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Growing Peach Trees

Batul Nafisa Baxamusa May 13, 2019
This luscious fruit tree grows beautifully if you know what it takes to care for it. We'll take a look at the steps involved for those of you who'd like to grow a peach tree.
Who wouldn't enjoy plucking sweet, juicy peaches right from their own garden? With adequate hard work, you can soon reap the benefits of growing peach trees in your backyard.
The trees will produce juicy fruit in just a few years of plantation, where nurturing them correctly will determine their outcome. Let's see how to grow your very own peach tree.

Steps on How to Grow a Peach Tree

From Cuttings/Saplings

The most important part of growing these trees, is providing them with ample sunlight. Pick a sunny spot to plant the tree, not a shaded one. Peach trees are non-fussy plants that require minimum gardening care. Let us see how to grow them from cuttings.
You need to plant the tree cuttings in deep sandy soil that has a loam-clay consistency. Your soil should be well-drained since poor drainage can hamper your plant's growth. The soil pH should be about 6.5. Ideally, plant one-year-old trees that have a well-established root system. Small trees with a good root system helps establish the plant.
Spring is the best time to plant these trees. If you plan to plant more of them in the same place, space them 10 to 12 feet apart from each other. Another important aspect in the process is pollination. Peach trees are self-pollinating, meaning that pollen of the same flower can pollinate and develop a fruit.
Therefore, bring home just one tree cutting or sapling since it is sufficient for pollination. Next, you'll need to rake and hoe the soil. The soil surface should be smooth sans clumps or rocks. Then, you'll need to dig a deep hole into the earth before planting the peach tree cutting or sapling.
The roots of the tree should be soaked in water for at least 6 to 12 hours before you plant them. Dig a hole that is large enough to accommodate the roots, without constricting them. Do not bend the roots while spreading them away the tree's trunk. Then, place the tree in the earth and bury the roots in a layer of soil.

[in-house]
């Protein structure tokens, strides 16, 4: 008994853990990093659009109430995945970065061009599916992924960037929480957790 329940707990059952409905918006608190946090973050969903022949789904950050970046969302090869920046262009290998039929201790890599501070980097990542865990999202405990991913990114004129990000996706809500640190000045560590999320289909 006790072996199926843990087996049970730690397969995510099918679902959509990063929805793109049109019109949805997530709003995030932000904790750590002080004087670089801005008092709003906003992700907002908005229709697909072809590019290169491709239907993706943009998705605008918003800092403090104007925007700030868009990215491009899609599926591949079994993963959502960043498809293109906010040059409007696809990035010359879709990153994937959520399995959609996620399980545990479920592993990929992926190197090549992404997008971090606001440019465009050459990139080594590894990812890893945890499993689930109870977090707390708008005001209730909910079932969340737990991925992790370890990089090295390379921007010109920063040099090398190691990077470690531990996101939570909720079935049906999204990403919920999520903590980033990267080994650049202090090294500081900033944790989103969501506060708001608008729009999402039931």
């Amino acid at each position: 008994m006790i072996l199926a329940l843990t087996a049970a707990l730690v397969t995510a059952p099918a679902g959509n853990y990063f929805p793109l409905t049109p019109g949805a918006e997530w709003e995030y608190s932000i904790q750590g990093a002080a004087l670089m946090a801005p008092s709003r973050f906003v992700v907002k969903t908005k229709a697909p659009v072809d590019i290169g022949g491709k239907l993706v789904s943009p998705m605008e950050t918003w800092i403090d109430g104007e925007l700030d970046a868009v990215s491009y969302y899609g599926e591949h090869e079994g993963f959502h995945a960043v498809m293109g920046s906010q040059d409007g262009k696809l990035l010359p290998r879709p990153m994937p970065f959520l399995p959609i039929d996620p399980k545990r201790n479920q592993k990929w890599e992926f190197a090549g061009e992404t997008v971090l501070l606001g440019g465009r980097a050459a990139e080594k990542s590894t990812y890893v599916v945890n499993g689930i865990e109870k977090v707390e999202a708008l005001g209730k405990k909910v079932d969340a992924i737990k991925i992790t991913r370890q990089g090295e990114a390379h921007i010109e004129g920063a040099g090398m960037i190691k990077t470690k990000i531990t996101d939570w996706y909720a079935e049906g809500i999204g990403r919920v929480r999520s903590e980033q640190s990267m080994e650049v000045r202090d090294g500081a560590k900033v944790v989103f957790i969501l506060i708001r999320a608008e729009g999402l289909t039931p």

Pour water over this area, being sure to generously saturate the soil. After planting the tree, prune it a year from planting by first doing away with fast-growing shoots that take form at the top of the tree. Once you notice angled-branch growth, cut away other branches that stand in its way, focusing your attention on these dominant angled branches.
Repeat this again after a year, by cutting away branches at the top the tree including shoots that grow underneath the dominant branches. Later, you can snip away other branches to maintain the shape of the tree.

From Pits

Growing these trees from seeds or pits is very easy. All you need to do is collect the seeds or pits of the fruits and then plant these in the soil. By using pits instead, you need to make sure that they're cold before they germinate. You need to sow the peach pits in the soil directly, in the fall.
The area in which you plant the pits should be free from grass and weeds. The hole should be about 4 inches deep, where you'll need to mulch the area. The plant will sprout in the spring, and must be watered during the summer.

Growing a Peach Tree Indoors

You need to bring home a peach tree sapling that is not more than a year old. Buy a container that has a drainage hole at the bottom, and then place it over a drainage dish filled with small marbles around the drainage hole; be sure the marbles or stones do not block the drainage hole. Fill the container with 50% sand and 50% soil.
The plant should be planted at the same depth as the container or bag you bought it in. Then, water the plant immediately and make sure the soil remains moist but not dripping wet. You can add some fertilizer to keep the plant nourished. The container should be kept in a location that receives plenty of direct sunlight for most hours of the day.
The trees should be pruned late in the winter and during early spring. The branches should be cut in such a way that the bud nodule is close to the branch end.
You need to shape your tree as you prune it and see that enough light filters through the branches. However, an indoor peach tree will not bear as much fruit like an outdoor one. So, do not expect a harvest from your indoor plant.

Dwarfed Peach Trees

Get a sapling from the local nursery of this kind of peach tree. They're smaller in size but the fruits are just as juicy and tasty. You need to choose a sunny spot and dig a hole that is 10 inches deep. Fill the hole with water and allow it to drain; if the water drains completely after 3 hours, you'll know that it is a good spot to plant the tree.
Then, dig the hole with an additional depth of 18 inches, and add 1 to 2 inches of compost. Remove the tree from its original container and place it inside the hole. Spread the roots carefully and fill the hole with water.
Let the water drain before filling the hole with soil. Use organic compost, spreading it around the tree evenly. Water the trees twice a week and more often on hotter days. Prune the trees during early spring, removing thin, spindly branches when they take form.